Fed Junks Reserve Requirements for Demand Deposits, Adding $200 Billion to Bank Bailout
April 28, 2020 (EIRNS)—On March 26 the Federal Reserve put into operation a policy change that eliminated reserve requirements that U.S. banks need to hold on demand deposits, which means on checking accounts.
Banks, for sound reasons, usually were obliged to hold reserve requirements of the following level: for medium to large banks, which hold the vast majority of checking accounts and deposits, they had to hold a 10% reserve ratio: meaning that if a bank customer held $1,000 at the bank in a checking account, the bank had to set aside $100 in reserves. Smaller banks had lower reserve requirements.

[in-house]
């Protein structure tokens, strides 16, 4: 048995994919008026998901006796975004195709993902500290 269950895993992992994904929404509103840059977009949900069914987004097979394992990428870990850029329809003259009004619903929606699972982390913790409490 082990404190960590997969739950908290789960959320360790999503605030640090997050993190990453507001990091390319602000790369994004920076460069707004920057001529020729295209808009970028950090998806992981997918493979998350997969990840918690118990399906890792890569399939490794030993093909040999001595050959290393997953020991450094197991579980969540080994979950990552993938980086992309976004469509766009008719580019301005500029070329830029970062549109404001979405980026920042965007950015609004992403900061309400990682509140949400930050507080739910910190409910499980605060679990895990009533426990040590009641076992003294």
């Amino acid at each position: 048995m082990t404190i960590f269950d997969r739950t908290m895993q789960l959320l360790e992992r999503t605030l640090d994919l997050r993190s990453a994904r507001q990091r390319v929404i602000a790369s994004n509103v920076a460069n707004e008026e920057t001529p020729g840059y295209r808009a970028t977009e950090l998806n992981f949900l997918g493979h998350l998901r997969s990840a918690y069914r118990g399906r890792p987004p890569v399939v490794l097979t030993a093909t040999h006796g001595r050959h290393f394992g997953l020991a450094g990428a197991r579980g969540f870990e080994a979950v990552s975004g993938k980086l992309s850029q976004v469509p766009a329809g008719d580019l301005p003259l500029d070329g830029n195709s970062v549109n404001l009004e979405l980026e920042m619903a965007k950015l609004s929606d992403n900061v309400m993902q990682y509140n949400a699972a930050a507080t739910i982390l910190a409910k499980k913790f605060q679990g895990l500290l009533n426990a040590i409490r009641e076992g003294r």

This practice, though the reserve ratio might vary, goes back more than 200 years in the U.S. banking system. This meant that if a bank customer wrote a large check that bounced, the bank would not fail (since the money the bank lent might come from other customers’ deposits).